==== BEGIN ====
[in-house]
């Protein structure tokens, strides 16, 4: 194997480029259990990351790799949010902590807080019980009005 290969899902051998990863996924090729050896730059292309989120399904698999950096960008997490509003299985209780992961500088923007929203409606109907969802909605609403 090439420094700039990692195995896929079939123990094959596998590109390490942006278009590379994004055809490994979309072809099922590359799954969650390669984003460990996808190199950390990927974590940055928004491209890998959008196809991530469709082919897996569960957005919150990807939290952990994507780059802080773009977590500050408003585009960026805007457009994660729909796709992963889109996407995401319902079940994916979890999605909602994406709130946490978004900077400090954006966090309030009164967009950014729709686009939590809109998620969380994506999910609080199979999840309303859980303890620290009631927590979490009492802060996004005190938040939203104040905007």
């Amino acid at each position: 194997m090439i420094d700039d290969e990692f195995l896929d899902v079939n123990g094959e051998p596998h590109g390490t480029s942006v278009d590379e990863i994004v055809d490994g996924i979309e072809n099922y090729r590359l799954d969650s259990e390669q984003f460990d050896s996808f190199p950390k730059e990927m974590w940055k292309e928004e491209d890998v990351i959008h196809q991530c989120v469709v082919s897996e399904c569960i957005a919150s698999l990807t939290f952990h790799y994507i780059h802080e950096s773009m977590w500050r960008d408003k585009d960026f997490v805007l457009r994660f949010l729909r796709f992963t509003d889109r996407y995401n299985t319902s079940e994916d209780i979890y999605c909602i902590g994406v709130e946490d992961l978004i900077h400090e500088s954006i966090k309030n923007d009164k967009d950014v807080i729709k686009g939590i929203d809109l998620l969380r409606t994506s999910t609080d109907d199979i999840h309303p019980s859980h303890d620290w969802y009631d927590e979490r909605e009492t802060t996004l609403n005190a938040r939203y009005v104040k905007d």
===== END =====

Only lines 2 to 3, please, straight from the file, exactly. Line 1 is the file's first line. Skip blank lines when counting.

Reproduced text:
């Protein structure tokens, strides 16, 4: 194997480029259990990351790799949010902590807080019980009005 290969899902051998990863996924090729050896730059292309989120399904698999950096960008997490509003299985209780992961500088923007929203409606109907969802909605609403 090439420094700039990692195995896929079939123990094959596998590109390490942006278009590379994004055809490994979309072809099922590359799954969650390669984003460990996808190199950390990927974590940055928004491209890998959008196809991530469709082919897996569960957005919150990807939290952990994507780059802080773009977590500050408003585009960026805007457009994660729909796709992963889109996407995401319902079940994916979890999605909602994406709130946490978004900077400090954006966090309030009164967009950014729709686009939590809109998620969380994506999910609080199979999840309303859980303890620290009631927590979490009492802060996004005190938040939203104040905007």
């Amino acid at each position: 194997m090439i420094d700039d290969e990692f195995l896929d899902v079939n123990g094959e051998p596998h590109g390490t480029s942006v278009d590379e990863i994004v055809d490994g996924i979309e072809n099922y090729r590359l799954d969650s259990e390669q984003f460990d050896s996808f190199p950390k730059e990927m974590w940055k292309e928004e491209d890998v990351i959008h196809q991530c989120v469709v082919s897996e399904c569960i957005a919150s698999l990807t939290f952990h790799y994507i780059h802080e950096s773009m977590w500050r960008d408003k585009d960026f997490v805007l457009r994660f949010l729909r796709f992963t509003d889109r996407y995401n299985t319902s079940e994916d209780i979890y999605c909602i902590g994406v709130e946490d992961l978004i900077h400090e500088s954006i966090k309030n923007d009164k967009d950014v807080i729709k686009g939590i929203d809109l998620l969380r409606t994506s999910t609080d109907d199979i999840h309303p019980s859980h303890d620290w969802y009631d927590e979490r909605e009492t802060t996004l609403n005190a938040r939203y009005v104040k905007d």